Now another majestic species has to be our native Barn Owl. Worldwide there are 16 different species of Barn Owl! Ours is specially protected in the UK and I feel very lucky to be able to monitor the nests of these birds under the supervision of my friend John from Sandwich Bird Observatory. A huge thanks to him for letting me use his photos of the wild owls featured in my blog. He has a special Schedule 1 licence that allows access to the nest to fit a special bird ring to their leg which tells us a whole host of information if the birds are seen again. To find out more about bird ringing see my previous blog here.
The best place to try and spot Barn Owls in Kent probably has to be the Raptor Watch point on the Isle of Sheppey. Again make sure you pick a still day as owls tend not to fly as much in strong winds and rain… maybe they can’t hear their prey? Get there an hour before dark and watch what comes in to roost.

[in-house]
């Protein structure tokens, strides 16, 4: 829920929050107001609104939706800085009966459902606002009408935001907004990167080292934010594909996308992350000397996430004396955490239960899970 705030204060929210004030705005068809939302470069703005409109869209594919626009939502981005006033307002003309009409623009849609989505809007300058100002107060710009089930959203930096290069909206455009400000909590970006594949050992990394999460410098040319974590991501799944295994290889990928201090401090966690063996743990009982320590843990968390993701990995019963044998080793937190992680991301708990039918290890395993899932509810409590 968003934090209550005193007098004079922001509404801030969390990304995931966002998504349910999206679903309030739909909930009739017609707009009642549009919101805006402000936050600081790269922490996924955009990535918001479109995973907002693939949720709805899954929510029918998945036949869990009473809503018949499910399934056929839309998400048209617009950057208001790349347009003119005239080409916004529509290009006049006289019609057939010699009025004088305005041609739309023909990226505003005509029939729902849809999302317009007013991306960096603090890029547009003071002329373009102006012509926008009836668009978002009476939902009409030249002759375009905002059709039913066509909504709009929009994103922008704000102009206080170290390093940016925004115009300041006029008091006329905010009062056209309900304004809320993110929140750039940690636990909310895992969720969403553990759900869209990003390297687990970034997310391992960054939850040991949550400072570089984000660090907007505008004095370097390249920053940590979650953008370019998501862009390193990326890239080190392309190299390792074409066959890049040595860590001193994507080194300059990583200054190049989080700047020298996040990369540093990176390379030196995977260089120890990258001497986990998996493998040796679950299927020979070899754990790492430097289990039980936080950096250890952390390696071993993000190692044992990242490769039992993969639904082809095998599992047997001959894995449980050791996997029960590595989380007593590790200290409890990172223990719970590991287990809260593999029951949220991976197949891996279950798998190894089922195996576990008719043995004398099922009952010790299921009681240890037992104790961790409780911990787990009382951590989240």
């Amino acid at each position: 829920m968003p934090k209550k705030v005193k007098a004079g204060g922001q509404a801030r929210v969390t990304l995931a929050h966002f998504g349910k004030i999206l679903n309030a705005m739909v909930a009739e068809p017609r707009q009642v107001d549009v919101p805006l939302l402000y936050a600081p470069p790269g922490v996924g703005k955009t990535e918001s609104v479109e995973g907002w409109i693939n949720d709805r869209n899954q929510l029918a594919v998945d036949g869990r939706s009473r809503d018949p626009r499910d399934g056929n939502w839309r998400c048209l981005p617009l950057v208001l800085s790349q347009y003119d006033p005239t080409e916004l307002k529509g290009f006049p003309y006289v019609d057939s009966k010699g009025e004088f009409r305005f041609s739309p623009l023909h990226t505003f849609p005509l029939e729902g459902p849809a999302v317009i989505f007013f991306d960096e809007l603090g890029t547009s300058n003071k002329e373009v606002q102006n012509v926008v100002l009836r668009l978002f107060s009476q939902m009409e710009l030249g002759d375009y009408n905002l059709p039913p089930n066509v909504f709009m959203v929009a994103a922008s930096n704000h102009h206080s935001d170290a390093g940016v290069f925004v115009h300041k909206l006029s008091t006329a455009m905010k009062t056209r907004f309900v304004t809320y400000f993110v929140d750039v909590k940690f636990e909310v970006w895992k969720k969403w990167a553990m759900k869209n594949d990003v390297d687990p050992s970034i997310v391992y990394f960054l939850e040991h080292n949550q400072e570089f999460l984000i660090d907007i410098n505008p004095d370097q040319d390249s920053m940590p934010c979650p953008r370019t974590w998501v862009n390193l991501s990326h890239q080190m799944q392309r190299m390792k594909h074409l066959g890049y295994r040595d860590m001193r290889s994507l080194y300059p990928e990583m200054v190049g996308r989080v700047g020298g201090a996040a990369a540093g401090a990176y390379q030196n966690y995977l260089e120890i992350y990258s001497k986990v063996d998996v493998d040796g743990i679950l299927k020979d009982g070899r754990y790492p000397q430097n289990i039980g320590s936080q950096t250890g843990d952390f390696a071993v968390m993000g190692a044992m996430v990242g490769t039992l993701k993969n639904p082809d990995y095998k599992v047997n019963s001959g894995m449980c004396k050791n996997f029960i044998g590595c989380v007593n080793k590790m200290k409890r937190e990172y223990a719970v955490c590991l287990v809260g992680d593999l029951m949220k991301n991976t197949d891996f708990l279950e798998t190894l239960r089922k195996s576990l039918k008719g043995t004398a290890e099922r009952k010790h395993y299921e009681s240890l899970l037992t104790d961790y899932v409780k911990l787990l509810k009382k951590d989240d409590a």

One of my all-time favourite moments was coming home at night and seeing a Little Owl running around on the grass catching moths!! I can’t even explain how hilarious it looked standing upright as tall as it could and then pouncing on a moth once it had spotted it. Such an iconic part of our British countryside, we even have them here at the park. This time of year you can hear their cat-like calls up by the lake. They’re actually a non-native species which were first introduced into Britain in the 1800s and is now well established.
The other two species we haven’t mentioned yet are the Snowy Owl, which has never bred in the UK but can usually be seen each year. You would have to trek up the highlands of Scotland to try and find one though!
And amazingly we have a species that has only been recorded 5 times in the UK. A Tengmalm’s Owl was famously photographed on a toilet in the Outer Hebrides a couple of years ago and caused a storm on social media. Another one was found on Shetland in February this year and caused a massive twitch with birders travelling to this remote island to see the rare bird.
Well I hope you have enjoyed reading about owls and that you have learned something new too. Hopefully I have inspired you to go exploring and see them for yourself.